Sex differences in the perceived intensity of breathlessness during exercise with advancing age

J Appl Physiol (1985). 2008 Jun;104(6):1583-93. doi: 10.1152/japplphysiol.00079.2008. Epub 2008 Apr 24.


The prevalence of activity-related breathlessness increases with age, particularly in women, but the specific underlying mechanisms have not been studied. This novel cross-sectional study was undertaken to examine the effects of age and sex, and their interaction, on the perceptual and ventilatory responses to incremental treadmill exercise in 73 healthy participants (age range 40-80 yr old) with normal pulmonary function. Age-related changes at a standardized oxygen uptake (Vo(2)) during exercise included significant increases in breathlessness ratings (Borg scale), ventilation (Ve), ventilatory equivalent for carbon dioxide, and the ratio of tidal volume (Vt) to dynamic inspiratory capacity (IC) (all P < 0.05). These changes were quantitatively similar in women (n = 39) and in men (n = 34). For the group as a whole, exertional breathlessness ratings increased as resting static inspiratory muscle strength diminished (P = 0.05), as exercise ventilation increased relative to capacity (P = 0.013) and as the Vt/IC ratio increased (P = 0.003) during exercise. Older women (60-80 yr old, n = 23) reported greater (P < 0.05) intensity of exertional breathlessness at a standardized Vo(2) and Ve than age-matched men (n = 16), despite similar age-related changes in ventilatory demand and dynamic ventilatory mechanics. These increases in breathlessness ratings in older women disappeared when sex differences in baseline maximal ventilatory capacity were accounted for. In conclusion, although increased exertional breathlessness with advancing age is multifactorial, contributory factors included higher ventilatory requirements during exercise, progressive inspiratory muscle weakness, and restrictive mechanical constraints on Vt expansion related to reduced IC. The sensory consequences of this age-related respiratory impairment were more pronounced in women, who, by nature, have relatively reduced maximal ventilatory reserve.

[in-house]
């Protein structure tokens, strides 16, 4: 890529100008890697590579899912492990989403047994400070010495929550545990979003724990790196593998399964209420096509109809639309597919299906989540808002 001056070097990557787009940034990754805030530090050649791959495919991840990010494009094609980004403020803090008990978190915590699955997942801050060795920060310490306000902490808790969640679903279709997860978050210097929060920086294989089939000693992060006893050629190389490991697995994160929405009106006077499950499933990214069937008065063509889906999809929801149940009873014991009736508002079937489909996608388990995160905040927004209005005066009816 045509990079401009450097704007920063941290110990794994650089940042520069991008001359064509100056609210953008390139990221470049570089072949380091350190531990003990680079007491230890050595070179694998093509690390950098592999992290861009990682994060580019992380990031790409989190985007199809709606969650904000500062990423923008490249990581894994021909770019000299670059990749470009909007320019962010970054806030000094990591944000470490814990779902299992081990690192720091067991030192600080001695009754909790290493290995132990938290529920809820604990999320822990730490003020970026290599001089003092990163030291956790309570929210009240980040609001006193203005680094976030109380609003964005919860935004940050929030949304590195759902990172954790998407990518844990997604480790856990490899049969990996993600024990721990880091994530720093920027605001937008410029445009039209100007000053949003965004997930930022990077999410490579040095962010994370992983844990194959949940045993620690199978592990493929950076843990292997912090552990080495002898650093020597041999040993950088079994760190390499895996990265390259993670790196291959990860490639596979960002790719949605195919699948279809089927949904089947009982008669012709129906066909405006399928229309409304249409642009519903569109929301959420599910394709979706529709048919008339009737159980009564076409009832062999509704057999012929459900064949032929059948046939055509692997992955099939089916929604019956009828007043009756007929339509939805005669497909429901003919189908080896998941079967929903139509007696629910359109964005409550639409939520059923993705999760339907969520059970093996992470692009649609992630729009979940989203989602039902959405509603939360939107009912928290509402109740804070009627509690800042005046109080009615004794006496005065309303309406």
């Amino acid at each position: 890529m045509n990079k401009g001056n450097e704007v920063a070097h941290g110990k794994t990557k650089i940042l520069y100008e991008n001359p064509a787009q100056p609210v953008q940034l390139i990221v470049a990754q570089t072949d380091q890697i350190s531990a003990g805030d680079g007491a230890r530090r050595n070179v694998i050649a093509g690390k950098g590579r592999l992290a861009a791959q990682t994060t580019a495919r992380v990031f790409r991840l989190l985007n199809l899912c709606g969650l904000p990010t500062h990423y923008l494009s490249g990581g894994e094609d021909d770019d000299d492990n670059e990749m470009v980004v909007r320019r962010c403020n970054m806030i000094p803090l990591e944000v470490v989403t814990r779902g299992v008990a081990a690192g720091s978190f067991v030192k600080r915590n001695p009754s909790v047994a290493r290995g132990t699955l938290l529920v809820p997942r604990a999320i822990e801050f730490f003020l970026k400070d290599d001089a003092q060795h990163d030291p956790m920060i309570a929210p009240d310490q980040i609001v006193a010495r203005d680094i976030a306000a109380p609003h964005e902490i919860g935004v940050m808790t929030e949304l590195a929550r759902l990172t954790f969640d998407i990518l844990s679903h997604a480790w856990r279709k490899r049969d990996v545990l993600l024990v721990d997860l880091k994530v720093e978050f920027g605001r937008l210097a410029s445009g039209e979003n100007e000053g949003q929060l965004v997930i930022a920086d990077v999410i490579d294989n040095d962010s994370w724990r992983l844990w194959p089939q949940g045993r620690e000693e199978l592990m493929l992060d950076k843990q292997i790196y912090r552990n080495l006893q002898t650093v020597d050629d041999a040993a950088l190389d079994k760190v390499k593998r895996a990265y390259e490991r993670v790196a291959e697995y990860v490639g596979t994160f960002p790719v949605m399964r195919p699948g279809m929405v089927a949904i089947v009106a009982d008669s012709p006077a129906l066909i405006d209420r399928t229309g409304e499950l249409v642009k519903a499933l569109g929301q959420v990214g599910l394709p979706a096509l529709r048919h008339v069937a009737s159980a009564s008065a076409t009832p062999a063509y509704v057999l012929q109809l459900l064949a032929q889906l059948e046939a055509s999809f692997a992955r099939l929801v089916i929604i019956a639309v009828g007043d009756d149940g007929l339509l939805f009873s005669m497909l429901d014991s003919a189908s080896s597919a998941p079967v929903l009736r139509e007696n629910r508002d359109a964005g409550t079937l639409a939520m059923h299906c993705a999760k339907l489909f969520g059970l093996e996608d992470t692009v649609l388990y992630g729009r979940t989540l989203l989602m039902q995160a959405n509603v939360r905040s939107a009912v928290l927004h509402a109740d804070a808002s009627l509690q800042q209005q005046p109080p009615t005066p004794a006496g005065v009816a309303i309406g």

Publication types

  • Comparative Study
  • Research Support, Non-U.S. Gov't

MeSH terms

  • Adult
  • Age Factors
  • Aged
  • Aging*
  • Cross-Sectional Studies
  • Dyspnea / physiopathology*
  • Exercise*
  • Female
  • Humans
  • Inspiratory Capacity
  • Male
  • Middle Aged
  • Oxygen Consumption
  • Perception
  • Pulmonary Ventilation*
  • Respiratory Mechanics*
  • Sex Factors
  • Tidal Volume